Swift Integer Quick Guide

If you are new to Swift and have some experience with “C” style languages you probably have not given the Swift integer types much thought. They mostly work as you expect until one day something catches you out.

There were a number of operators such as the overflow operators &+, &- and &*, dealing with exact bit patterns and failable numeric intializers that were new to me. So here is my quick guide to Swift integers.

Integer Types

Let’s get the basics out of the way. Swift has the familiar C-style set of types for signed and unsigned types:

Int8, UInt8    // 8-bit
Int16, UInt16  // 16-bit
Int32, UInt32  // 32-bit
Int64, UInt64  // 64-bit
Int, UInt      // Platform dependent (64-bit on modern devices)

Unless you have a reason to care use Int.

let someInt = 42           // Int
let int8 = Int8(127)       // 8-bit signed integer
let unit8 = UInt8(255)     // 8-bit unsigned integer

You can get the min and max value of each type:

Int8.min       // -128
Int8.max       //  127
Int32.min      // -2147483648
Int32.max      //  2147483647
UInt64.min     //  0
UInt64.max     //  18446744073709551615

Integer Literals

You are not restricted to decimal for integer literals. You also have binary (0b), octal (0o) and hexadecimal (0x):

let decimal = 42        // 42
let binary  = 0b101010  // 42
let octal   = 0o52      // 42
let hex     = 0x2A      // 42

Add leading zeroes and _ separators to improve readability:

let hex2bytes = 0x00_ff
let downloads = 1_000_000_000

Initialization

The usual initializers for Swift types:

let int8 = Int8(127)       // 8-bit signed integer
let unit8 = UInt8(255)     // 8-bit unsigned integer

Be careful, initializing with a value too large to fit is an error:

let tooBig = Int8(128)     // Integer overflow

Initializing with a String can also fail so returns an Optional:

let zip = Int("95014")             // 95014
let badzip = Int("XYZ 30")         // nil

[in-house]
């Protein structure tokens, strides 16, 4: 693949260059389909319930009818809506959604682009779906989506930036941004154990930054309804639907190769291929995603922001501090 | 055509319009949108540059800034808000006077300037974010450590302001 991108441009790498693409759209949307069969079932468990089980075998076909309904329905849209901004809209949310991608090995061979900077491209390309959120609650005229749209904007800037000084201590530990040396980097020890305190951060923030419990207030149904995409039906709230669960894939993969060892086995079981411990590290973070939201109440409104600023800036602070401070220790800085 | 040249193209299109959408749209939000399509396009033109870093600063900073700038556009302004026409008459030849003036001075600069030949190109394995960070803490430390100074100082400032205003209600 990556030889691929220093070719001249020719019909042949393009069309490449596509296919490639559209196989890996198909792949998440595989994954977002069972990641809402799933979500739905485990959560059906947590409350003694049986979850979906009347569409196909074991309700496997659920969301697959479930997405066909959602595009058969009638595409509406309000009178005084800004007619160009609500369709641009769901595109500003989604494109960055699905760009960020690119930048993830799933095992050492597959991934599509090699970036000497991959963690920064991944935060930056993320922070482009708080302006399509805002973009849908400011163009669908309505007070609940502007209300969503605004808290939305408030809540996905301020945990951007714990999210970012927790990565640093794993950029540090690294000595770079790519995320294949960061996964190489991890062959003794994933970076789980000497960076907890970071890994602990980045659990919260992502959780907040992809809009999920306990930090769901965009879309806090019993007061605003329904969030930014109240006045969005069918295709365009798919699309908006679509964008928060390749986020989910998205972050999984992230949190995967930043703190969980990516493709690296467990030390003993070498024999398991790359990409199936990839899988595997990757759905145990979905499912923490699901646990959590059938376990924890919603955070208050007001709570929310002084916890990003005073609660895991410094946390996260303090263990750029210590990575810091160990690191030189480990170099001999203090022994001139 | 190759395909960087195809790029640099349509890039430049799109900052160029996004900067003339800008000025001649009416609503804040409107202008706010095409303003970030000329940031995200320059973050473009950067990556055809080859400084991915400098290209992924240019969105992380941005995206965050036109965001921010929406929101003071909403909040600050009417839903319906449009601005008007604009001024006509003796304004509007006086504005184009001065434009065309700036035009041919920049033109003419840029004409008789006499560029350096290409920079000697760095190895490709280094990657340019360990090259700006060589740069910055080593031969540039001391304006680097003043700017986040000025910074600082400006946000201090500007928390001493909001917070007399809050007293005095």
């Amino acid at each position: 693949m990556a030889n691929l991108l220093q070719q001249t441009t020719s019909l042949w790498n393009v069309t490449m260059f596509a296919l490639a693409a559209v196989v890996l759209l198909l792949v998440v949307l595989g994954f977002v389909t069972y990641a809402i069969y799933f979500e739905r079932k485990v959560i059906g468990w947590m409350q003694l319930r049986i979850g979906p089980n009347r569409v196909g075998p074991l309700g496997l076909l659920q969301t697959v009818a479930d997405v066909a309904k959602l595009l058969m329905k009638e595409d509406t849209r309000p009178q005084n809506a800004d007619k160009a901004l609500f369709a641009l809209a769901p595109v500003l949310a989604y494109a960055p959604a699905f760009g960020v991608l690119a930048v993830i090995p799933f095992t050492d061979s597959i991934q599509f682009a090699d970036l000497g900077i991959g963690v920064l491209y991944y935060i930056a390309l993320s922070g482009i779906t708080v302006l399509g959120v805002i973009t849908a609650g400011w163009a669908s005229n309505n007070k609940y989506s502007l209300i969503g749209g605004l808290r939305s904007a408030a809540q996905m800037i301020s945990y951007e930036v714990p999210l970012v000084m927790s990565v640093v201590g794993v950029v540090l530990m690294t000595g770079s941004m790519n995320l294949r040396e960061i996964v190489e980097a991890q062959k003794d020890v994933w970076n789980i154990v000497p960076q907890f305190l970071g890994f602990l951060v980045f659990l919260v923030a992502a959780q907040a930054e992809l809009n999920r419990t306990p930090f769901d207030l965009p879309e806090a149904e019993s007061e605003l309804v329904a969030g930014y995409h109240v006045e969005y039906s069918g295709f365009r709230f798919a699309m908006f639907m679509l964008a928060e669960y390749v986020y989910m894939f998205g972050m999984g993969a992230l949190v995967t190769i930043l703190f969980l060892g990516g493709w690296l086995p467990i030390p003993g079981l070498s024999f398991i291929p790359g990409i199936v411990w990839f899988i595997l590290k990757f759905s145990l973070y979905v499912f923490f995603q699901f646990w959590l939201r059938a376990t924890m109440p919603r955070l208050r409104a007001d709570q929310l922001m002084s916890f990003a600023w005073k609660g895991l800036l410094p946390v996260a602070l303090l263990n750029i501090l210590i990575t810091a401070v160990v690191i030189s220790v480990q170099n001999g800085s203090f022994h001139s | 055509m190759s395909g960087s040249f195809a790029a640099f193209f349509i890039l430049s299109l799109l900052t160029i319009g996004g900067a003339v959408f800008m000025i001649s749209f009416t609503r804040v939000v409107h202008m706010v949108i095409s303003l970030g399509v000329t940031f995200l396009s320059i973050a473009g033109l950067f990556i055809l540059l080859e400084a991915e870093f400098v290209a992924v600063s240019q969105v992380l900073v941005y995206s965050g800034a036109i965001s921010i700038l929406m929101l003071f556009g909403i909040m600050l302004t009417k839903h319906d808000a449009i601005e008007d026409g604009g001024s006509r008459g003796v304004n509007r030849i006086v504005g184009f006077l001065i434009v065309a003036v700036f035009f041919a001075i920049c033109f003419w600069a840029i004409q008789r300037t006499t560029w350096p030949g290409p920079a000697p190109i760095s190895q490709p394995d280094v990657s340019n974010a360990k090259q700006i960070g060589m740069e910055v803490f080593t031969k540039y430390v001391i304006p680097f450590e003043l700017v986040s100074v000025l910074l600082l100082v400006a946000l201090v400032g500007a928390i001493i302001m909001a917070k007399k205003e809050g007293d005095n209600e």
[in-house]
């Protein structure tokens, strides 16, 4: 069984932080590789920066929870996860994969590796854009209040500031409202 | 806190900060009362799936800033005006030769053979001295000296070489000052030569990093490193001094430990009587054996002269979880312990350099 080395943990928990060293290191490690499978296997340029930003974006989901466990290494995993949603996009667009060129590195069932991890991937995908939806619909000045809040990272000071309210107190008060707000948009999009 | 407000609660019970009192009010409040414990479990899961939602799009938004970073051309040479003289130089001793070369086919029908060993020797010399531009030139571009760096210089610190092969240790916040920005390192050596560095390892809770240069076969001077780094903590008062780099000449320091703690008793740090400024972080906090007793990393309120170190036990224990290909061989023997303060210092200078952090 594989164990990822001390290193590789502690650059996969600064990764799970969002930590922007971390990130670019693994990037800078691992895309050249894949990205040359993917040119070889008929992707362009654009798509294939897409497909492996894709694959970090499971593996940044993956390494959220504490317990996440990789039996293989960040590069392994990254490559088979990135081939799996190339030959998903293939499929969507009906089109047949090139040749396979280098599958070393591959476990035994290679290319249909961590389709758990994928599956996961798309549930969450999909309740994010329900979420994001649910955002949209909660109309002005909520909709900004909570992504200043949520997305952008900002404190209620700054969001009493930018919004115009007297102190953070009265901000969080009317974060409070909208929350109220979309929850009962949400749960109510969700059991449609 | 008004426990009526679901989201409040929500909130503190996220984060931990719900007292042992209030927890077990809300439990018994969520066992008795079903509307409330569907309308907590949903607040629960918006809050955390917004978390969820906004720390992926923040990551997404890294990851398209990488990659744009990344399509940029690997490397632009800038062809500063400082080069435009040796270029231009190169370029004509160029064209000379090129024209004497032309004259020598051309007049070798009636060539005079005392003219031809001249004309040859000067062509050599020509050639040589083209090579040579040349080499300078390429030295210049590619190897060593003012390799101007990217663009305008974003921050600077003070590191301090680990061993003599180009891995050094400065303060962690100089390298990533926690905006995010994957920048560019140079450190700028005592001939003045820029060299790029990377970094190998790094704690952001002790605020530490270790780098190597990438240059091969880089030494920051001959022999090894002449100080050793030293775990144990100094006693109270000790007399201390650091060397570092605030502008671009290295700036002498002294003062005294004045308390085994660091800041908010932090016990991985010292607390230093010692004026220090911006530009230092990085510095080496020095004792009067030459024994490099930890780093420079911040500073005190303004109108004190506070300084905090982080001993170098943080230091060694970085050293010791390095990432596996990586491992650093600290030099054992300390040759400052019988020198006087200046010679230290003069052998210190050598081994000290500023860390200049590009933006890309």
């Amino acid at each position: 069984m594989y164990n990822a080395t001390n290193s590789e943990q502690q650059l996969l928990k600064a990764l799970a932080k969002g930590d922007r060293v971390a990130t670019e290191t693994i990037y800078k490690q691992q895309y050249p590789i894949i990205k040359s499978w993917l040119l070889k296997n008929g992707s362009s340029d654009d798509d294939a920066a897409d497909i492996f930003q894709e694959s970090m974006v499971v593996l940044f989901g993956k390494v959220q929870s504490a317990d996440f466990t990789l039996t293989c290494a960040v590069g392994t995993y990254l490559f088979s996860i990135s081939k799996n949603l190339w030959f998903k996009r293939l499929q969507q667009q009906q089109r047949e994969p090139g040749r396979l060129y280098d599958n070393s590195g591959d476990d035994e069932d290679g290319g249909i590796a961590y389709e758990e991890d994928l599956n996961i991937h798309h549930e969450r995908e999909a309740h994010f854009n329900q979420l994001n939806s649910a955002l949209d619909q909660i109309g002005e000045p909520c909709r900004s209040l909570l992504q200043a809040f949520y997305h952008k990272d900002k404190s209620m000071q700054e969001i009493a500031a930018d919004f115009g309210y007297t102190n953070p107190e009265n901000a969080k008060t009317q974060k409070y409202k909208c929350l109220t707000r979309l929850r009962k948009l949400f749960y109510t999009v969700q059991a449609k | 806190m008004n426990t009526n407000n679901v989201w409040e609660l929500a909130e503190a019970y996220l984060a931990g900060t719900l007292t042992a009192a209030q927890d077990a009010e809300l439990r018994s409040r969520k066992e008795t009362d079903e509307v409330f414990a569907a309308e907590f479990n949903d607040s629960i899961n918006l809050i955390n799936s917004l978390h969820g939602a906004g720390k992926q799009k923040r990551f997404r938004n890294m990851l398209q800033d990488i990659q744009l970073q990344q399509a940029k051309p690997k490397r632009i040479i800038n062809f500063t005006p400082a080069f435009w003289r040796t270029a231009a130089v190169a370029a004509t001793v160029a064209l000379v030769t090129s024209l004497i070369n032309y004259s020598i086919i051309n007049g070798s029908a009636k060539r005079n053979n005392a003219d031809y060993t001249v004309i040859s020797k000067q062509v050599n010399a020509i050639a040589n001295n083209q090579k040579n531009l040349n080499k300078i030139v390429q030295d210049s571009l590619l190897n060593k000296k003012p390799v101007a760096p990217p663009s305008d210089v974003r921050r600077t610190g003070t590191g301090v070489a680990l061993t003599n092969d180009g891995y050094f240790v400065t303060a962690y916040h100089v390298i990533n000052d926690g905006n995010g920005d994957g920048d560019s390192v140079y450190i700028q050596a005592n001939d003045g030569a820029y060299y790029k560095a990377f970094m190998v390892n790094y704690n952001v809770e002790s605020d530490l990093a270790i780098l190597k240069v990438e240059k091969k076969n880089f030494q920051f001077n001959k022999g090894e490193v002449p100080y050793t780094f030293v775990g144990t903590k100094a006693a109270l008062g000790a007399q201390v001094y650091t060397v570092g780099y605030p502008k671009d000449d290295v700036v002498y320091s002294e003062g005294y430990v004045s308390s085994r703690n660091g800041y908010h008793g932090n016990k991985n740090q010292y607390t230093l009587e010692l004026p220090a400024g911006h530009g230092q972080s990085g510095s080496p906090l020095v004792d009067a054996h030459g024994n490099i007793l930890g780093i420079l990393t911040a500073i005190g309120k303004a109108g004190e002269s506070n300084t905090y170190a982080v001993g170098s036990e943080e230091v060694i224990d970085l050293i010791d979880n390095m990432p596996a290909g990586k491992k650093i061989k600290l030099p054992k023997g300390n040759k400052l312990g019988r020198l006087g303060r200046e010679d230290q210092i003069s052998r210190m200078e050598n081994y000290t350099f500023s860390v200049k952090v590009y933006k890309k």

let rad16 = Int("FF", radix: 16)   // 255
let bitrot = Int8("020", radix: 2) // nil

You truncate a Float or Double when converting to an integer

let pi = Int(3.14)   // 3

Creating an integer from a big endian byte order (long time since I needed that):

let fromBigEnd = Int.init(bigEndian: 0x4000_0000_0000_0000) // 0x40
let fromLittleEnd = Int.init(littleEndian: 0x40)            // 0x40

Swapping bytes:

let aa:UInt16 = 0x00AA
let swapped = aa.byteSwapped // 0xAA00

If you need to maintain an exact bit pattern when converting between signed and unsigned integers:

let bits: UInt8 = 0b1000_0000        //  128
// let topBit = Int8(bits)           //  error - overflows
let topBit = Int8(bitPattern: bits)  // -128 = 0b10000000
let back = UInt8(bitPattern: topBit) //  128 = 0b10000000

To truncate a bit pattern keeping the least significant bits that fit:

let full16 = 0xAA05
let lower8 = UInt8(truncatingBitPattern: full16) // 5

Conversion Between Types

Using different number types for an operation gives an error. You must convert to a single type:

let height = Int8(5)
let width = 10
let area = height * width       // error Int8 * Int
let area = Int(height) * width  // 50 Int * Int

Trying to convert to a type with a value that does not fit gives an error:

let h = UInt8(25)     // UInt8(25)
let x = 10 * h        // UInt8(250)
// let y = 100 * h    // error - too big for UInt8
let y = 100 * Int(h)  // Int(2500)